A pair of recent articles regarding the performance of the Food and Drug Administration recently came to our attention. The first was a New York Times editorial titled Not What We Call Due Diligence, berating the agency for the way conflicts of interest were identified and dealt with in the approval of medical devices. The second, also from the New York Times, was an article out of Washington City titled Report Criticizes F.D.A. on Device Testing, relating to devices getting approved too easily in testing.
In the first piece, the Times rightly excoriates the FDA for not adequately collecting and auditing information about the financial relationships between the manufacturers and the physicians that contract to do their testing, based on a report from the DSHS inspector general. One bizarre item was that the inspector general suggested that the FDA gather this information before trials began, which the agency opposed. The Times properly considers this to be backwards, far better to disqualify a contractor based on conflicts before the trial rather than attempt to evaluate a report afterwards when a conflict is revealed — which is probably impossible.
The second article covers a Government Accountability Office report dealing with testing of medical equipment. Apparently, a manufacturer of a pace maker, for example, having been through rigorous testing for one model can bring in the next one and get expedited clearance with very little testing based on the similarity. The story quotes Dr Peter B. Bach of Memorial Sloan-Kettering Cancer Center as saying: “So on the one hand, the manufacturer wheels in their new Ferrari to the FDA and says, ‘Look, it’s a car just like the Model T,’ Then they go out in the marketplace and say to doctors, ‘Why would you drive anything but a Ferrari?’ This drives up the cost of care without any necessary actual improvement in outcomes.”
While both articles raise valid questions about how the FDA does it’s job, both miss the point that the FDA is doing a job that shouldn’t be done by government at all. It makes a certain amount of sense for a government agency to run a new drug or device through a series of trials to make sure it is not generally dangerous, but to put a government stamp of approval on a product, endorsing its efficacy in a certain arena, does not. That information can only rarely be derived from limited tests. The most famous case has to be thalidomide, a powerful drug with good results in treating a range of conditions. Unfortunately, it can cause severe birth defects when taken by pregnant women. When widespread use demonstrated that the drug in its original form could not safely be used during pregnancy, a great hue and cry arose and the drug was pulled off the market around the world in 1961.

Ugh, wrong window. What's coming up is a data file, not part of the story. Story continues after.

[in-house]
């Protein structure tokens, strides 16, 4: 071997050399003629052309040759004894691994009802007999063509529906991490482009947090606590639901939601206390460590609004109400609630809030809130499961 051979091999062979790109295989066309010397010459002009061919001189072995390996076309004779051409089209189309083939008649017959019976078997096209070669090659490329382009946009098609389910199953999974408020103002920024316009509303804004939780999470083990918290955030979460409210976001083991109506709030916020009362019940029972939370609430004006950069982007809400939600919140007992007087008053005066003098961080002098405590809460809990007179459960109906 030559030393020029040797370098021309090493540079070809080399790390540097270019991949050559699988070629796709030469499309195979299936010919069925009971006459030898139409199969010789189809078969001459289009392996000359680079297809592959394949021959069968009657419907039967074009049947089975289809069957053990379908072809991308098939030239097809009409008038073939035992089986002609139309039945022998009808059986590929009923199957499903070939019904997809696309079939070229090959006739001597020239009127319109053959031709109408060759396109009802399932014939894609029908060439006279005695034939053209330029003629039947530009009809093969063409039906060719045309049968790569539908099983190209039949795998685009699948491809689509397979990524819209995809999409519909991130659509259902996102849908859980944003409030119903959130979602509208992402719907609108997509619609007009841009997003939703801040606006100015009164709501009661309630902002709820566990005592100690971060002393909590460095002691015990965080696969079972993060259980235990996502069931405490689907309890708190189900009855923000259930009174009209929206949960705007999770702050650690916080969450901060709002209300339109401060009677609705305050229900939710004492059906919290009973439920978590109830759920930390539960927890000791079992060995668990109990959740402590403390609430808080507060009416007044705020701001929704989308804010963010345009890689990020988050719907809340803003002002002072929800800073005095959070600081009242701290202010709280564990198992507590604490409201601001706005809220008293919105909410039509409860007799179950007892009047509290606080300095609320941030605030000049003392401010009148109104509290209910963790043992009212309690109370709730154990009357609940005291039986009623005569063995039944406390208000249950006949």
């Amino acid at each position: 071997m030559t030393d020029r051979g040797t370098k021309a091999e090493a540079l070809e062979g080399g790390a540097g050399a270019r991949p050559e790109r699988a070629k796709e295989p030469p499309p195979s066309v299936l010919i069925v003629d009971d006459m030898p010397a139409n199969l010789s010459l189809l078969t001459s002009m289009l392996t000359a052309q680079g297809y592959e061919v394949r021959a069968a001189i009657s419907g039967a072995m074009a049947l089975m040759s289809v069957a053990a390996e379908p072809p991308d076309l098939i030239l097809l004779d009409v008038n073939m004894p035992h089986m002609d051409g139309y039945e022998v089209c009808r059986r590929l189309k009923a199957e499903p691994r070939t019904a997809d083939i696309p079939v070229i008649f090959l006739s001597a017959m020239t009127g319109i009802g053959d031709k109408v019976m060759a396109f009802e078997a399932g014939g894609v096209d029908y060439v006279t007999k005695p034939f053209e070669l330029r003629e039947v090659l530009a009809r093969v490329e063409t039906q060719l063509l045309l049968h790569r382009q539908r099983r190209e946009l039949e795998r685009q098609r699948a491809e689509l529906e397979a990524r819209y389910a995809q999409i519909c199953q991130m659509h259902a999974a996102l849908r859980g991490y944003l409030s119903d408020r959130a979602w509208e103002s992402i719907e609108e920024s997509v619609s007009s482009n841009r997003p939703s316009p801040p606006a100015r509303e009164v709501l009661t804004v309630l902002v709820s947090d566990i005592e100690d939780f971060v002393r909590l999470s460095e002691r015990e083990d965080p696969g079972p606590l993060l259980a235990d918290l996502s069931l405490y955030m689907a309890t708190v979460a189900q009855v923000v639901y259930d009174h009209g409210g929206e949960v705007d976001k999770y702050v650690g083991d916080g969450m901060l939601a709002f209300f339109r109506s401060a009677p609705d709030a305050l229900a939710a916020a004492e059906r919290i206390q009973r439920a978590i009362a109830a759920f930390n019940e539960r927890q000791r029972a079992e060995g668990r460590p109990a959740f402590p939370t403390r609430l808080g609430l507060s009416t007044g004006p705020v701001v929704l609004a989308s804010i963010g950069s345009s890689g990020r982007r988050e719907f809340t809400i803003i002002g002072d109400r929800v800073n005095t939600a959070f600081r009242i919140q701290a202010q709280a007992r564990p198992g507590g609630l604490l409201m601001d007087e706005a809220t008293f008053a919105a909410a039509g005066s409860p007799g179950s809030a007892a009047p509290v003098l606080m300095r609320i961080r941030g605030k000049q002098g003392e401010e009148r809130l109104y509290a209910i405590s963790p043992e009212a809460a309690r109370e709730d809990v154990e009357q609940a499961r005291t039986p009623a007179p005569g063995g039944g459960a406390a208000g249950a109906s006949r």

In 1964 an Israeli physician found that thalidomide was helpful in treating certain complications of leprosy, so the lightning-fast FDA approved its use in that area a third of a century later (1998). In 2006 the FDA approved the drug for use in treatment of multiple myeloma, and the drug is successfully being used in treatments for AIDS, various cancers, certain skin diseases, and macular degeneration. But for thirty years, the benefits of this powerful drug were unavailable to patients.
What we can learn from this is that clinical trials are not a reliable way to identify problems in specific cases, but that intelligent analysis of results in the general population are. We need to have the FDA take a quick look to make sure that a new drug or product isn’t widely dangerous, then get the hell out of the way. We further need to dramatically accelerate the adoption of computerized medical records so that investigators (and by this we mean scientists, not bureaucrats) can more quickly learn the conditions under which a drug should not be used and the relative benefits of different treatments for different situations. The current system tends to suggest that whichever product the FDA most recently approved for a specific condition must be the most efficacious, despite the fact that even the FDA makes no such claims.
If the FDA has a role, the best use of their energies will be to ensure a transparent marketplace in information, so intelligent patients and dedicated health-care professionals will know what analyses were written by doctors who were beholden to the drug companies, and thus make informed decisions. Federal gatekeepers are not the solution, they’re a large part of the problem. If I Were King, the FDA would be much smaller, and dedicated to a beneficial mission that it could perform instead of a dubious mission that it cannot.